4 least. This can be expressed as the relative minimum or maximum of the equation. The vertex is represented as (h,k). The equation can also be written in expanded form. To do so, simply multiply the binomial that is squared and combine like terms. Completing the square is not always simple, especially when fractions are involved. It can also be difficult and time consuming to determine which method (graphing, factoring, and completing the square) is best for a specific quadratic equation. Thus, a general method needed to be developed that is applicable to every quadratic equation. And so the quadratic formula was born. Origins: The development of the quadratic formula has spanned millennia. The original problem of unifying quadratics arose around 2000 B.C.E., when Egyptian, Chinese, and Babylonian engineers found need of a way to measure the scale of a figure to its area. This information would be used to determine walls in architectural floor plans. The Egyptians first embarked on the search for such a formula around approximately 1500 B.C.E. Egyptian mathematicians did not follow the logical flow of information from specific to general, but rather created a broad table of measurements for certain figures. Thus, no formula was needed. Errors occurred, however, when translations of the tablet were necessary and some of the information was unreliable. This method of calculation is closely connected to the social order of Egypt at the time. The Egyptians were not allowed to question any form of authority. Thus, the Egyptians had no proof of any of the calculations on the tablets, nor were able to extirpate errors. The next advancements were made by the Babylonians and Chinese in 400 B.C.E., when a general formula was desired. The Babylonian s system of mathematics was more advanced than the Egyptian s in the sense that it was based on a hexagesimal system (base 60). This base system was advantageous in the simplicity of addition and multiplication. At this point in history, completing the square had been developed to solve problems pertaining to a shape s area. It seems that the procedure was still slightly flawed due to the fact that guesswork was involved. This leads to the conclusion that a specific procedure was not used. The Chinese arrived at this same method at around the same time, despite the fact that they, like the Egyptians, did not have a numerical system. However, the use of the abacus confirmed calculations. The next major advancements in the creation of the quadratic formula are credited to Pythagoras and Euclid. Pythagoras of Italy discovered in 500 B.C.E. that the ratio of the area of a square to its side lengths, essentially the square root of a number, is not necessarily an integer. However, he dismissed this fact because the notion of a non-real number was far too radical and ridiculous in the Mediterranean region. In fact, it was a laughing matter. Pythagoras swore his close associates to secrecy in order to avoid having his reputation impaired. One of the associates, however, released the concept of non-integers to the public, infuriating Pythagoras. Pythagoras had the associate executed. Paul Erdös referred to this event as the Pythagorean Scandal. In 300 B.C.E. Egypt, Euclid also found the proportion of a rectangles area and side lengths may not result in an integer. Euclid accepted this discovery and called his solutions irrational numbers. In Euclid s famous collection of mathematics, the Elements, regarded as one of the greatest and most influential works in mathematics of all times, Euclid expanded the mathematics necessary for applications involving square roots. The notation and formulas, however, were very different than today, making it impossible for precise evaluations of a square root. This was, therefore, disregarded by engineers at the time.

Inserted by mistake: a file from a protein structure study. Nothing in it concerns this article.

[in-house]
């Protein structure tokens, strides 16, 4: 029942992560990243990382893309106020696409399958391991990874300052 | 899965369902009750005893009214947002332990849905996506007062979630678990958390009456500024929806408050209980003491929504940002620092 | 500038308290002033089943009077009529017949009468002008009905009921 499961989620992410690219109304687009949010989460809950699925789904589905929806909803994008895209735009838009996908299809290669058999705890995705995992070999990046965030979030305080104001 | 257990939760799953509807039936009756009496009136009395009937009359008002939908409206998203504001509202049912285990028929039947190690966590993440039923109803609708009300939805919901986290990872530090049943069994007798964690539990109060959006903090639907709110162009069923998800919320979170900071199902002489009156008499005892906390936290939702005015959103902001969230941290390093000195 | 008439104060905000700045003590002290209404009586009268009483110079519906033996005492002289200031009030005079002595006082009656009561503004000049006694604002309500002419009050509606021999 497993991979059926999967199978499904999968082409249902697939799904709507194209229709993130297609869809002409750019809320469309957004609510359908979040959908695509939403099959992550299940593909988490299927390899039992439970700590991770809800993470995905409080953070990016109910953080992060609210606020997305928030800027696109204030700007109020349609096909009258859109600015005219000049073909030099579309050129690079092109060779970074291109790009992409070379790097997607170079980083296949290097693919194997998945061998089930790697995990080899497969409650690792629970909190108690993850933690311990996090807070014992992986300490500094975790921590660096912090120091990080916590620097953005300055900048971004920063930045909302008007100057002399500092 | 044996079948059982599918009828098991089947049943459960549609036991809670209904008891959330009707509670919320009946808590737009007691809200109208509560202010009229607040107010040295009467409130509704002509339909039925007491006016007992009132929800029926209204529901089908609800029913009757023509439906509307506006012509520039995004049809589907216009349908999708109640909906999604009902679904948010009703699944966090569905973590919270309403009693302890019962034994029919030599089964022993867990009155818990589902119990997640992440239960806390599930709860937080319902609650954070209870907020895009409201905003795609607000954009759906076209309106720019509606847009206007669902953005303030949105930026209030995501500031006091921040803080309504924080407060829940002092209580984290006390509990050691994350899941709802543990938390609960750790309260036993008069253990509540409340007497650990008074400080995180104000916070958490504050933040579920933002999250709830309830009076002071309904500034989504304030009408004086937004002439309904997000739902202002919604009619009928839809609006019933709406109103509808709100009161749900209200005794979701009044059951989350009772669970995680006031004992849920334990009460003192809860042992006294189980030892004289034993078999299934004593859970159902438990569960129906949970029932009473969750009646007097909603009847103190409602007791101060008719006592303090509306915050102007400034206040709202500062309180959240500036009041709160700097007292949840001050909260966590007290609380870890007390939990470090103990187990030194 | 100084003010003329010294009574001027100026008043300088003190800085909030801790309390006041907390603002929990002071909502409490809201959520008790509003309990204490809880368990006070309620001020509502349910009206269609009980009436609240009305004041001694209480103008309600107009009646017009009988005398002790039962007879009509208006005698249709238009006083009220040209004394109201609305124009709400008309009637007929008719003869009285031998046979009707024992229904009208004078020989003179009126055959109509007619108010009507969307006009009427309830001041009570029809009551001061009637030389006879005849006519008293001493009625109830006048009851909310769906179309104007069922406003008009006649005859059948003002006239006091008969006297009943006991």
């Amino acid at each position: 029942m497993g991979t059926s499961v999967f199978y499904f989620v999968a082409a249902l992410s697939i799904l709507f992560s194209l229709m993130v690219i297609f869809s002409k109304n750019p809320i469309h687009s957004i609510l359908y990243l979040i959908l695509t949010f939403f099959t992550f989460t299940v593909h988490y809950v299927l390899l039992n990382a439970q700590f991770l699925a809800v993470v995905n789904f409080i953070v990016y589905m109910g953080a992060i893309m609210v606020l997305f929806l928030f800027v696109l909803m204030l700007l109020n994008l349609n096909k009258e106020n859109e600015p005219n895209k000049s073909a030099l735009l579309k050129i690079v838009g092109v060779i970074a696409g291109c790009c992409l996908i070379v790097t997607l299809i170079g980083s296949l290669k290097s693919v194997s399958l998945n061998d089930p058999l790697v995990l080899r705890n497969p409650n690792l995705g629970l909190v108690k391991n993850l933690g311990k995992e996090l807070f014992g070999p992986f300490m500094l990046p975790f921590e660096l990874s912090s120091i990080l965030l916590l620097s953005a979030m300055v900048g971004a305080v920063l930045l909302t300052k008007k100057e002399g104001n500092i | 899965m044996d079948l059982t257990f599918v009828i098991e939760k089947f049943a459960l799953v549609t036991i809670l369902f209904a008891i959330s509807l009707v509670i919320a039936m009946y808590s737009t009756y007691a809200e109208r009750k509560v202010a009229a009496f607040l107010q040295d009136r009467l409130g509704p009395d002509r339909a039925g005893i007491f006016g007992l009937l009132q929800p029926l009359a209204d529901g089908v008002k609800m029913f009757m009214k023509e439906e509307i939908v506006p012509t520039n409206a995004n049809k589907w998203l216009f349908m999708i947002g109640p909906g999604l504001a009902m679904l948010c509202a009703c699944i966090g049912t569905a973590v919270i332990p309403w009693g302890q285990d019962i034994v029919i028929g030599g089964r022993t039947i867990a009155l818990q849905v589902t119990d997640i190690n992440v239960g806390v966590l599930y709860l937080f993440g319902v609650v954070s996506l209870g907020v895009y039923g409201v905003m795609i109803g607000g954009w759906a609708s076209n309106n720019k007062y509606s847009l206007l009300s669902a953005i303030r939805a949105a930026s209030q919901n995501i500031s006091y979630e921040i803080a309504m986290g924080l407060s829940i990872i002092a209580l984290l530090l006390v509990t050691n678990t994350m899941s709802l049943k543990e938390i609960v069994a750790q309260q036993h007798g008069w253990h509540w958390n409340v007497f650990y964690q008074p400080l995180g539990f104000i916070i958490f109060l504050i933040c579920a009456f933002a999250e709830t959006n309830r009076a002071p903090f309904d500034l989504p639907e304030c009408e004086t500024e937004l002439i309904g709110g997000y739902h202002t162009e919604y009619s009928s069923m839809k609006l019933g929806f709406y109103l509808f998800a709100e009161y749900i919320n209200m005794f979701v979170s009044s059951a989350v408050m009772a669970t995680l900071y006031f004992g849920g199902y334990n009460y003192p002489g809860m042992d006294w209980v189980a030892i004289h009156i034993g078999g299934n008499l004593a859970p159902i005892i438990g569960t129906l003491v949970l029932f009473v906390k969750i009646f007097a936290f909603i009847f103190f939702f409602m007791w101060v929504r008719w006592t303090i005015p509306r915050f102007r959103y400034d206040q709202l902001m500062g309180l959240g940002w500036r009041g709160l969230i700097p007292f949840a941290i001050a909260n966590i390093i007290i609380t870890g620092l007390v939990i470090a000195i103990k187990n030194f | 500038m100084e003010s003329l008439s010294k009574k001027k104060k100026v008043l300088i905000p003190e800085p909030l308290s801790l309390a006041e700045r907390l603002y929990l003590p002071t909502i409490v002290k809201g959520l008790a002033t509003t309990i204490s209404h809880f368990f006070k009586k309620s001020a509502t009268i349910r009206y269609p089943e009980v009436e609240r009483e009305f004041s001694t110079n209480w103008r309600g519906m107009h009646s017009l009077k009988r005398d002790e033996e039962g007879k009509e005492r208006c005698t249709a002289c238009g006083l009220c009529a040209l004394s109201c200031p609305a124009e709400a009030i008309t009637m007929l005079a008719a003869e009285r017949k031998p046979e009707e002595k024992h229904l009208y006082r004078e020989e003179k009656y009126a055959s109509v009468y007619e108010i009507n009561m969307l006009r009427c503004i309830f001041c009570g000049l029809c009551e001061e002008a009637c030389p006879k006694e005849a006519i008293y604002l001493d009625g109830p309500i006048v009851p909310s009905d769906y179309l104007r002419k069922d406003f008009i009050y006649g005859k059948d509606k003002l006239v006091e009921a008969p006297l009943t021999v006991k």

5 The Indian system of commerce in 700 C.E. is responsible for the next advancement in the quadratic equation. The Indian commerce was developed on the same decimal system that is in current use. Indian merchants also used zero, and negative numbers to explain business. The Hindu mathematician Brahmagupta found a general quadratic equation using numbers and irrational numbers. He was also the first to realize that two solutions are possible when solving a quadratic. The complete solution developed by 1100 C.E. when the Hindu mathematician Baskhara realized that all positive numbers have two square roots. In 820 C.E. near Baghdad, the Islamic mathematician Mohammad bin Al-Khwarismi also derived the quadratic formula, but he rejected negative solutions. This may seem insignificant, but it, in fact, had quite a large impact on the development of the formula we use today. Mohammad s formula was brought to Europe, first in Barcelona, around 1100 C.E. by the astronomer Abraham bar Hiyya. The conflict presented by Hiyya was resolved in 1500 C.E. in the Renaissance period. This time period was a rebirth for mathematics in the sense that attention reverted to original math problems. In 1545, the algebraist Girolamo Cardano combined Al-Khwarismi s solutions with those of Euclid. He also took into account complex, or imaginary numbers. Mathematician François Viète of France introduced a more modern notation and symbolism by the 1500s. Finally, in 1637, René Descartes published a modern volume of geometry, which contained the quadratic formula in the form used today. It is clear that the development of the quadratic formula was influenced by those who participated in its creation, as well as the events in Europe and Asia and their effect on the development of mathematics. Derivation: The Quadratic Formula is derived from the completing the square method. Recall that in this process a quadratic is made into a perfect square trinomial, regardless of the values of the coefficient and constant value in the equation. Begin with the standard form of a quadratic equation: ax 2 +bx+c=0 Group the monomials which contain x using parenthesis. (ax 2 +bx)+c=0 Factor out the value of a, to account for the fact that a may not be 1. a(x 2 + b a x)+c=0 To transform the quadratic into a perfect square trinomial, follow the completing the square method by adding and subtracting the value of ( b 2 )2. This value must be added and subtracted so that zero is being added to the equation. Thus, the equation is not being changed and remains balanced. Note that dividing by two is no different than multiplying by its reciprocal, or 1. 2 a(x 2 + b b x+( a 2a )2 -( b 2a )2 )+c=0